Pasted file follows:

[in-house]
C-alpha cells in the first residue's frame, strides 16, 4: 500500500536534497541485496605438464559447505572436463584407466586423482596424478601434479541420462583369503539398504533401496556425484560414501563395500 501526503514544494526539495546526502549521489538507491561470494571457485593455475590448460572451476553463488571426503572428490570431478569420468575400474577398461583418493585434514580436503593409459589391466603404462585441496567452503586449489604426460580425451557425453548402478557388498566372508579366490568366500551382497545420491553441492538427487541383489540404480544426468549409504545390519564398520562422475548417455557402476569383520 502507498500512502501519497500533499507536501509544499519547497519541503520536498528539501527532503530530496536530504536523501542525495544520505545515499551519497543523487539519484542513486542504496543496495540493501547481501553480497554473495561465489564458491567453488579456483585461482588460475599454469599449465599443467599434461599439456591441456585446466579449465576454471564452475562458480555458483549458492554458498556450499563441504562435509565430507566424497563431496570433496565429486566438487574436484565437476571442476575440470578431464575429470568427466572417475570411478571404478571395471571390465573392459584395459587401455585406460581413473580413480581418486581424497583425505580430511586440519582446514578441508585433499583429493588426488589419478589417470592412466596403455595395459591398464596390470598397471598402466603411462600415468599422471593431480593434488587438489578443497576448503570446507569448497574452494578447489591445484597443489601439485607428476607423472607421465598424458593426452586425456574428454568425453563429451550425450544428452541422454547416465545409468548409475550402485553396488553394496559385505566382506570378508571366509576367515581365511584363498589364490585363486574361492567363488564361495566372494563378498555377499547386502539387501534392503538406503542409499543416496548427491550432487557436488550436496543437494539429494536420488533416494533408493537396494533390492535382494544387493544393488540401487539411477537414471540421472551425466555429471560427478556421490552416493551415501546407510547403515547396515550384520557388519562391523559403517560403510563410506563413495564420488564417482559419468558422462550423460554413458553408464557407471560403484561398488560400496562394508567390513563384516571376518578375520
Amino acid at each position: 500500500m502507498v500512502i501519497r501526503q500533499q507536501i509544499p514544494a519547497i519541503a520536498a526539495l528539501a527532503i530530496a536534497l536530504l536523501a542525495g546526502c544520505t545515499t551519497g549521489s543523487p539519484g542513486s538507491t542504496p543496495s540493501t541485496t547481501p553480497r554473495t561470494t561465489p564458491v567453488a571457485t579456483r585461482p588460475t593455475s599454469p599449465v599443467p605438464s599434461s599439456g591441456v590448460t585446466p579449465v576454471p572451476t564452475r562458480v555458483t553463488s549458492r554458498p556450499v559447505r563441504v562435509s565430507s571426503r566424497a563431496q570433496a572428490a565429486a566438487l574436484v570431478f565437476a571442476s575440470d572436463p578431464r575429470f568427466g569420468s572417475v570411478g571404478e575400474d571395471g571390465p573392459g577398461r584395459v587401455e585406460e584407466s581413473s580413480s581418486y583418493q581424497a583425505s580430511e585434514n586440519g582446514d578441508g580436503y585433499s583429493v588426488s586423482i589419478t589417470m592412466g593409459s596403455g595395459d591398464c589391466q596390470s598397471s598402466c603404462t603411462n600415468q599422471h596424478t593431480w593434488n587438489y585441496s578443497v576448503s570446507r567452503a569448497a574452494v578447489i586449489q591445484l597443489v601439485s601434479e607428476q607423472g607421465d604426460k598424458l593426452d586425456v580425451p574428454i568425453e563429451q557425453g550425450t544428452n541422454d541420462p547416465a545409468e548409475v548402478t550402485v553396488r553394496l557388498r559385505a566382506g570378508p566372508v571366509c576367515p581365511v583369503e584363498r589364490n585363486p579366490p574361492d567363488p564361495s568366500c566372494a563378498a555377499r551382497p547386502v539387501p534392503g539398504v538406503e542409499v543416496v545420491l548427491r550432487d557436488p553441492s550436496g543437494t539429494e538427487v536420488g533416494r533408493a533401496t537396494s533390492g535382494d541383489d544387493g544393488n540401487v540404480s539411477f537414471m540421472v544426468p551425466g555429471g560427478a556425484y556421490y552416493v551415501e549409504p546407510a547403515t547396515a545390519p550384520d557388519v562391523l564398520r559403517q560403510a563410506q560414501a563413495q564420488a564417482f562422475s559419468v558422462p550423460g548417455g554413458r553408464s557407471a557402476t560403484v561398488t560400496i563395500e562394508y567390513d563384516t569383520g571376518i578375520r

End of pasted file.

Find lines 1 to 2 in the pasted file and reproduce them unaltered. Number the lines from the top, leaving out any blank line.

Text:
[in-house]
C-alpha cells in the first residue's frame, strides 16, 4: 500500500536534497541485496605438464559447505572436463584407466586423482596424478601434479541420462583369503539398504533401496556425484560414501563395500 501526503514544494526539495546526502549521489538507491561470494571457485593455475590448460572451476553463488571426503572428490570431478569420468575400474577398461583418493585434514580436503593409459589391466603404462585441496567452503586449489604426460580425451557425453548402478557388498566372508579366490568366500551382497545420491553441492538427487541383489540404480544426468549409504545390519564398520562422475548417455557402476569383520 502507498500512502501519497500533499507536501509544499519547497519541503520536498528539501527532503530530496536530504536523501542525495544520505545515499551519497543523487539519484542513486542504496543496495540493501547481501553480497554473495561465489564458491567453488579456483585461482588460475599454469599449465599443467599434461599439456591441456585446466579449465576454471564452475562458480555458483549458492554458498556450499563441504562435509565430507566424497563431496570433496565429486566438487574436484565437476571442476575440470578431464575429470568427466572417475570411478571404478571395471571390465573392459584395459587401455585406460581413473580413480581418486581424497583425505580430511586440519582446514578441508585433499583429493588426488589419478589417470592412466596403455595395459591398464596390470598397471598402466603411462600415468599422471593431480593434488587438489578443497576448503570446507569448497574452494578447489591445484597443489601439485607428476607423472607421465598424458593426452586425456574428454568425453563429451550425450544428452541422454547416465545409468548409475550402485553396488553394496559385505566382506570378508571366509576367515581365511584363498589364490585363486574361492567363488564361495566372494563378498555377499547386502539387501534392503538406503542409499543416496548427491550432487557436488550436496543437494539429494536420488533416494533408493537396494533390492535382494544387493544393488540401487539411477537414471540421472551425466555429471560427478556421490552416493551415501546407510547403515547396515550384520557388519562391523559403517560403510563410506563413495564420488564417482559419468558422462550423460554413458553408464557407471560403484561398488560400496562394508567390513563384516571376518578375520